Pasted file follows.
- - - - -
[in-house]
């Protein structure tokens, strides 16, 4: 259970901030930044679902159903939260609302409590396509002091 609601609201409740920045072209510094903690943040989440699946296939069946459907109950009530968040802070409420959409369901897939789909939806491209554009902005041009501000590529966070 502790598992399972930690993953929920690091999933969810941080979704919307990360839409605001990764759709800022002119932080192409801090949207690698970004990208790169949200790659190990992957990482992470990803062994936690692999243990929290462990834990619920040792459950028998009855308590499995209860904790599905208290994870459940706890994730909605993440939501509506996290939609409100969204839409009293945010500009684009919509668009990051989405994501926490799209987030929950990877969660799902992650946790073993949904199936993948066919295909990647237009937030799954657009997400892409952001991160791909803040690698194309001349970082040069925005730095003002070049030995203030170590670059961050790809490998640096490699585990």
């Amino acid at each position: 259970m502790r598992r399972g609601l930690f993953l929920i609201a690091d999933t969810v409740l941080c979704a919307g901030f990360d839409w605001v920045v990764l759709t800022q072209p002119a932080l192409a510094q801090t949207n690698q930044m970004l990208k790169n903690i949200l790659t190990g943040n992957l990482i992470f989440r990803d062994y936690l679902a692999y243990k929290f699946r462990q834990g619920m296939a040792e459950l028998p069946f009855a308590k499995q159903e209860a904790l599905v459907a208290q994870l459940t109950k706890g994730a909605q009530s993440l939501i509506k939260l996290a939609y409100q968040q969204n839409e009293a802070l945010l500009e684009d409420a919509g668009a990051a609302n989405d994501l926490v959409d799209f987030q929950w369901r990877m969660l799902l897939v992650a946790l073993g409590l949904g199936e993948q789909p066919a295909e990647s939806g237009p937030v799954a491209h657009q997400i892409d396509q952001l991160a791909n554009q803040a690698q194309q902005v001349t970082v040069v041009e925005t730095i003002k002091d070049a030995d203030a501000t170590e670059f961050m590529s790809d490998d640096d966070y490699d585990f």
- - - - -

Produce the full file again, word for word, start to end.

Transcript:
[in-house]
């Protein structure tokens, strides 16, 4: 259970901030930044679902159903939260609302409590396509002091 609601609201409740920045072209510094903690943040989440699946296939069946459907109950009530968040802070409420959409369901897939789909939806491209554009902005041009501000590529966070 502790598992399972930690993953929920690091999933969810941080979704919307990360839409605001990764759709800022002119932080192409801090949207690698970004990208790169949200790659190990992957990482992470990803062994936690692999243990929290462990834990619920040792459950028998009855308590499995209860904790599905208290994870459940706890994730909605993440939501509506996290939609409100969204839409009293945010500009684009919509668009990051989405994501926490799209987030929950990877969660799902992650946790073993949904199936993948066919295909990647237009937030799954657009997400892409952001991160791909803040690698194309001349970082040069925005730095003002070049030995203030170590670059961050790809490998640096490699585990």
């Amino acid at each position: 259970m502790r598992r399972g609601l930690f993953l929920i609201a690091d999933t969810v409740l941080c979704a919307g901030f990360d839409w605001v920045v990764l759709t800022q072209p002119a932080l192409a510094q801090t949207n690698q930044m970004l990208k790169n903690i949200l790659t190990g943040n992957l990482i992470f989440r990803d062994y936690l679902a692999y243990k929290f699946r462990q834990g619920m296939a040792e459950l028998p069946f009855a308590k499995q159903e209860a904790l599905v459907a208290q994870l459940t109950k706890g994730a909605q009530s993440l939501i509506k939260l996290a939609y409100q968040q969204n839409e009293a802070l945010l500009e684009d409420a919509g668009a990051a609302n989405d994501l926490v959409d799209f987030q929950w369901r990877m969660l799902l897939v992650a946790l073993g409590l949904g199936e993948q789909p066919a295909e990647s939806g237009p937030v799954a491209h657009q997400i892409d396509q952001l991160a791909n554009q803040a690698q194309q902005v001349t970082v040069v041009e925005t730095i003002k002091d070049a030995d203030a501000t170590e670059f961050m590529s790809d490998d640096d966070y490699d585990f």